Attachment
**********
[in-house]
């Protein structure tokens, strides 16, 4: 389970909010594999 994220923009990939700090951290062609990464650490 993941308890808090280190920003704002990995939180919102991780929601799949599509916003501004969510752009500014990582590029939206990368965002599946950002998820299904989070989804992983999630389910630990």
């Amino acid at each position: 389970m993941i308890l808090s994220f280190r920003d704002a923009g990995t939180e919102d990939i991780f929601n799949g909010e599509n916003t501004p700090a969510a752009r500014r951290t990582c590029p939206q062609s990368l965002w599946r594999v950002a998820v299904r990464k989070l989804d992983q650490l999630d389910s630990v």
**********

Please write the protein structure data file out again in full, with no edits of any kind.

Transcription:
[in-house]
């Protein structure tokens, strides 16, 4: 389970909010594999 994220923009990939700090951290062609990464650490 993941308890808090280190920003704002990995939180919102991780929601799949599509916003501004969510752009500014990582590029939206990368965002599946950002998820299904989070989804992983999630389910630990």
């Amino acid at each position: 389970m993941i308890l808090s994220f280190r920003d704002a923009g990995t939180e919102d990939i991780f929601n799949g909010e599509n916003t501004p700090a969510a752009r500014r951290t990582c590029p939206q062609s990368l965002w599946r594999v950002a998820v299904r990464k989070l989804d992983q650490l999630d389910s630990v």